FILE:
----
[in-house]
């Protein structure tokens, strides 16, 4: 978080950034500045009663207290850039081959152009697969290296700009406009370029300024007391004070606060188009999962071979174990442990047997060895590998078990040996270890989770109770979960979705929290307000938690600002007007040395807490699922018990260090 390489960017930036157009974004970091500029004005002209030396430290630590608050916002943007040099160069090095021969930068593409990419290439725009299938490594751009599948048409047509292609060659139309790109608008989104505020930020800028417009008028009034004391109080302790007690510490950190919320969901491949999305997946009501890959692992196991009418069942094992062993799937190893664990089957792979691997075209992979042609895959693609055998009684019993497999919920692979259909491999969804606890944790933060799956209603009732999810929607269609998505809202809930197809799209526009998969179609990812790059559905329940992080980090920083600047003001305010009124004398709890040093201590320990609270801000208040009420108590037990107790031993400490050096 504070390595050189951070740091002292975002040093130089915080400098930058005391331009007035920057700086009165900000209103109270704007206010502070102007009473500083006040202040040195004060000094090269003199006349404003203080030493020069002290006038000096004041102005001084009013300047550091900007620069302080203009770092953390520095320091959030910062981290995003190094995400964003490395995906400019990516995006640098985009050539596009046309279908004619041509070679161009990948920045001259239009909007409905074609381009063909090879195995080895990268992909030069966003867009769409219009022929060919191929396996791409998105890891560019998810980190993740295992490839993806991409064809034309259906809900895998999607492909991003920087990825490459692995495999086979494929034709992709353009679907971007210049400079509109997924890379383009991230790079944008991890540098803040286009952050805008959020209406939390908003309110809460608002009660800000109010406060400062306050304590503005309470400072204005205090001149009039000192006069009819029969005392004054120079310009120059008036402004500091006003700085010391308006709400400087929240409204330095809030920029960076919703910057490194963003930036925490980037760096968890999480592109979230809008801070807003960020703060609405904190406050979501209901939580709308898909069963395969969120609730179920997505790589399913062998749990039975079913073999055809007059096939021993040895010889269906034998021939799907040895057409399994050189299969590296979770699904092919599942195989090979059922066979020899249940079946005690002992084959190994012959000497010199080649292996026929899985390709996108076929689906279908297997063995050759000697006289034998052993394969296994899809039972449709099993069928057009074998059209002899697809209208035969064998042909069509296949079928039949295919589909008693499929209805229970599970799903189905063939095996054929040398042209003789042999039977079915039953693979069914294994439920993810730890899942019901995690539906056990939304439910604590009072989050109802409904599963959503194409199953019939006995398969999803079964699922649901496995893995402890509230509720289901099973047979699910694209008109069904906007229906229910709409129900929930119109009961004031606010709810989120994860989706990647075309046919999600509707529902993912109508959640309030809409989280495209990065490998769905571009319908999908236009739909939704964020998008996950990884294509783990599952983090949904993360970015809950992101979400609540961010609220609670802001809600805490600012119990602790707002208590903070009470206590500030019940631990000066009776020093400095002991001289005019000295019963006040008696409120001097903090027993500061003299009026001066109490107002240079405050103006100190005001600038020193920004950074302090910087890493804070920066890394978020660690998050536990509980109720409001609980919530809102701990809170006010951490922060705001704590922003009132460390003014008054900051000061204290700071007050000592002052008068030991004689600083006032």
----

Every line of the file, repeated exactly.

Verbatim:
[in-house]
């Protein structure tokens, strides 16, 4: 978080950034500045009663207290850039081959152009697969290296700009406009370029300024007391004070606060188009999962071979174990442990047997060895590998078990040996270890989770109770979960979705929290307000938690600002007007040395807490699922018990260090 390489960017930036157009974004970091500029004005002209030396430290630590608050916002943007040099160069090095021969930068593409990419290439725009299938490594751009599948048409047509292609060659139309790109608008989104505020930020800028417009008028009034004391109080302790007690510490950190919320969901491949999305997946009501890959692992196991009418069942094992062993799937190893664990089957792979691997075209992979042609895959693609055998009684019993497999919920692979259909491999969804606890944790933060799956209603009732999810929607269609998505809202809930197809799209526009998969179609990812790059559905329940992080980090920083600047003001305010009124004398709890040093201590320990609270801000208040009420108590037990107790031993400490050096 504070390595050189951070740091002292975002040093130089915080400098930058005391331009007035920057700086009165900000209103109270704007206010502070102007009473500083006040202040040195004060000094090269003199006349404003203080030493020069002290006038000096004041102005001084009013300047550091900007620069302080203009770092953390520095320091959030910062981290995003190094995400964003490395995906400019990516995006640098985009050539596009046309279908004619041509070679161009990948920045001259239009909007409905074609381009063909090879195995080895990268992909030069966003867009769409219009022929060919191929396996791409998105890891560019998810980190993740295992490839993806991409064809034309259906809900895998999607492909991003920087990825490459692995495999086979494929034709992709353009679907971007210049400079509109997924890379383009991230790079944008991890540098803040286009952050805008959020209406939390908003309110809460608002009660800000109010406060400062306050304590503005309470400072204005205090001149009039000192006069009819029969005392004054120079310009120059008036402004500091006003700085010391308006709400400087929240409204330095809030920029960076919703910057490194963003930036925490980037760096968890999480592109979230809008801070807003960020703060609405904190406050979501209901939580709308898909069963395969969120609730179920997505790589399913062998749990039975079913073999055809007059096939021993040895010889269906034998021939799907040895057409399994050189299969590296979770699904092919599942195989090979059922066979020899249940079946005690002992084959190994012959000497010199080649292996026929899985390709996108076929689906279908297997063995050759000697006289034998052993394969296994899809039972449709099993069928057009074998059209002899697809209208035969064998042909069509296949079928039949295919589909008693499929209805229970599970799903189905063939095996054929040398042209003789042999039977079915039953693979069914294994439920993810730890899942019901995690539906056990939304439910604590009072989050109802409904599963959503194409199953019939006995398969999803079964699922649901496995893995402890509230509720289901099973047979699910694209008109069904906007229906229910709409129900929930119109009961004031606010709810989120994860989706990647075309046919999600509707529902993912109508959640309030809409989280495209990065490998769905571009319908999908236009739909939704964020998008996950990884294509783990599952983090949904993360970015809950992101979400609540961010609220609670802001809600805490600012119990602790707002208590903070009470206590500030019940631990000066009776020093400095002991001289005019000295019963006040008696409120001097903090027993500061003299009026001066109490107002240079405050103006100190005001600038020193920004950074302090910087890493804070920066890394978020660690998050536990509980109720409001609980919530809102701990809170006010951490922060705001704590922003009132460390003014008054900051000061204290700071007050000592002052008068030991004689600083006032």